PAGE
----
Worst Bitcoin Explanation

The Explanation

Taken from this article (Wayback machine link in case the live link stops working). Quoting:

Let’s see how Bitcoin cryptocurrency actually works. Bitcoin is an encrypted, public, shared form of money generated by a longer Blockchain code. Blockchain is a set of collective records, also known as Ledger, which stores cryptocurrency transactional records as we do in Excel spreadsheets.

Bitcoin’s model is to store transaction data on volunteer computers for transaction verification. A volunteer computer runs software to verify transactions made under certain rules that involve mutual agreement between both parties, and the buyer has enough money in his Bitcoin wallet.

The volunteers are known as Miners. Miners are rewarded for their hardware and the energy that computers consume by kickbacks. These kickbacks are in the form of cryptocurrency.

Bitcoins don’t rely on single computer verification. If the system gets enough verified results from different Miners then the transaction joins the recent transaction of the world as “Block”.

The math required for the transaction requires so much computing power that it cannot be validated by a single computer or group of users, which prevents the system from generating fake currency.

Bit mining requires dedicated machines.

This whole process requires dedicated hardware and consumes a lot of power. In addition, more cooling systems are needed to keep the temperature of the machine low for complicated mathematical processes.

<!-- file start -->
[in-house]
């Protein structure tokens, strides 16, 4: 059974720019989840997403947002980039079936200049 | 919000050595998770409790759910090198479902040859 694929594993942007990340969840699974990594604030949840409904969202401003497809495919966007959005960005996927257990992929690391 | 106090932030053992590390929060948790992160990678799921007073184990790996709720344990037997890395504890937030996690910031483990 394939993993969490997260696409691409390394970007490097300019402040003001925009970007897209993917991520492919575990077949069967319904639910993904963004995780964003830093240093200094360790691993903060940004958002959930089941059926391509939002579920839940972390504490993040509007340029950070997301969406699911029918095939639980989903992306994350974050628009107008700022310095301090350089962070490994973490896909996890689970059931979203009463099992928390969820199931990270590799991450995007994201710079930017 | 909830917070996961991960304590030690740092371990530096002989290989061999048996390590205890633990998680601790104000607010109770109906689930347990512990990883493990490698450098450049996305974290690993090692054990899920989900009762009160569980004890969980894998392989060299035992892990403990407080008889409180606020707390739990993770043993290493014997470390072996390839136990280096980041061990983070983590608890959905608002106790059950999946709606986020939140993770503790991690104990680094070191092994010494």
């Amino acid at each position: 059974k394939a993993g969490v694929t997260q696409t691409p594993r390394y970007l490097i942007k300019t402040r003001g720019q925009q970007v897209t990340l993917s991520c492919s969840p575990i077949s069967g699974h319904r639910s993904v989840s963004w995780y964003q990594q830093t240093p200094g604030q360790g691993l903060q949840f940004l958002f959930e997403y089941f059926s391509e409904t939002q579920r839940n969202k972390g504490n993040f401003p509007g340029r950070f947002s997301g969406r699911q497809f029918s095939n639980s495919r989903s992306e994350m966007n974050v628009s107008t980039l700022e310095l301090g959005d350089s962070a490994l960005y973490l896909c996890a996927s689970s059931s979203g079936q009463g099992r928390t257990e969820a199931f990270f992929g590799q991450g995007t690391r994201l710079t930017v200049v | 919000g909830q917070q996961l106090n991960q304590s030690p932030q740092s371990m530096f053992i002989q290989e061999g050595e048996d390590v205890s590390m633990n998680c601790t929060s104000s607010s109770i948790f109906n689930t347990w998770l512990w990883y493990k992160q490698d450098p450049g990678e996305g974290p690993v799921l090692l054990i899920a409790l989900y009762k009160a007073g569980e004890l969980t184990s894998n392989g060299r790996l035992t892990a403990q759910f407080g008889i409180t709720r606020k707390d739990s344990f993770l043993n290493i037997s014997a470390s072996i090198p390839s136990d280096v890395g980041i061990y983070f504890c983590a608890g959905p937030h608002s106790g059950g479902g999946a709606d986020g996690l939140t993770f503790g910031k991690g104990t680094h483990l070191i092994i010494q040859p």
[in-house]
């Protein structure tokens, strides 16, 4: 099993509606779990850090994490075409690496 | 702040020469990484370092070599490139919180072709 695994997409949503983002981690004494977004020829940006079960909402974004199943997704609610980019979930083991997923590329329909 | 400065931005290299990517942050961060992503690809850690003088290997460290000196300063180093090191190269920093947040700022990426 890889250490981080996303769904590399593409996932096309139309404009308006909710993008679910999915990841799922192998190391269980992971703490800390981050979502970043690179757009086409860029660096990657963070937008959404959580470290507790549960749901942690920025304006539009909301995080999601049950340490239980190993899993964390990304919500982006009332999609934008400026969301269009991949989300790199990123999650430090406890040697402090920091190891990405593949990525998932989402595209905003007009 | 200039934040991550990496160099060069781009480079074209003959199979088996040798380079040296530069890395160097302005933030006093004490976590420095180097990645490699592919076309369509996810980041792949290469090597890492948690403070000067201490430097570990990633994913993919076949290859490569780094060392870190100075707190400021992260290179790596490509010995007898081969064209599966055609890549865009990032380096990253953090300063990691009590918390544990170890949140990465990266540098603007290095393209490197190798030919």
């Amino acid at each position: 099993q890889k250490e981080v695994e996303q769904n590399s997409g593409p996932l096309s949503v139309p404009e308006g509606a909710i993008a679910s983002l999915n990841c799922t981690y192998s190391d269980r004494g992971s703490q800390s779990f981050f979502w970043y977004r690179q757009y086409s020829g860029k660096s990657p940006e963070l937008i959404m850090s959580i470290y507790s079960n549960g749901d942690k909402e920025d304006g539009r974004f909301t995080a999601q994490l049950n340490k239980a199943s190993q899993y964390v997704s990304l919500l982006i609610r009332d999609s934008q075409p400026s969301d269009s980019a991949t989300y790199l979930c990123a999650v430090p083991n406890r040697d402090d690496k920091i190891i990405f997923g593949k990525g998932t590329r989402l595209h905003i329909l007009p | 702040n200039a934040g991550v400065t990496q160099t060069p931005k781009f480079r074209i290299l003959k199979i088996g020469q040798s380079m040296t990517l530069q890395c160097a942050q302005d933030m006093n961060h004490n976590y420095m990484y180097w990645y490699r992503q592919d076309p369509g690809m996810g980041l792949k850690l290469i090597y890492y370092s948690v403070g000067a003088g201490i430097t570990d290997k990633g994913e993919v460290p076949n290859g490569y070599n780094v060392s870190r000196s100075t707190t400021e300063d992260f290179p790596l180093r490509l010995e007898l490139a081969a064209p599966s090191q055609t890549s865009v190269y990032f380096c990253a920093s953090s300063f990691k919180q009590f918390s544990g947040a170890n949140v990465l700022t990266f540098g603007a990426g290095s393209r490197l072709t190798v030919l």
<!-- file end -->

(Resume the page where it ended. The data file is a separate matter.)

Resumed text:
What’s wrong with it?

This explanation is bad on many levels. It’s poorly written and contains many false claims. There’s quite a lot to unpack:

On the ecological impact of Bitcoin

This “how bitcoin works” explanation was written in the context of Bill Gates stating he was concerned about Bitcoin’s ecological impact. While this is the worst Bitcoin explanation I’ve ever read, I don’t want to ignore the larger point of the article. Bitcoin in its current form is harmful for the planet because of the enormous amount of energy consumed by Proof-of-Work. I tend to agree with this, and would like to see blockchain networks move towards Proof-of-Stake (PoS) systems, where validators acquire voting power based on a pool of money locked as part of the protocol (their “stake”). Modern networks are mostly using PoS. Ethereum is also moving to PoS (see this to get started!). Bitcoin should also move to Proof-of-Stake, although I’m not optimistic given how conservative the Bitcoin community is.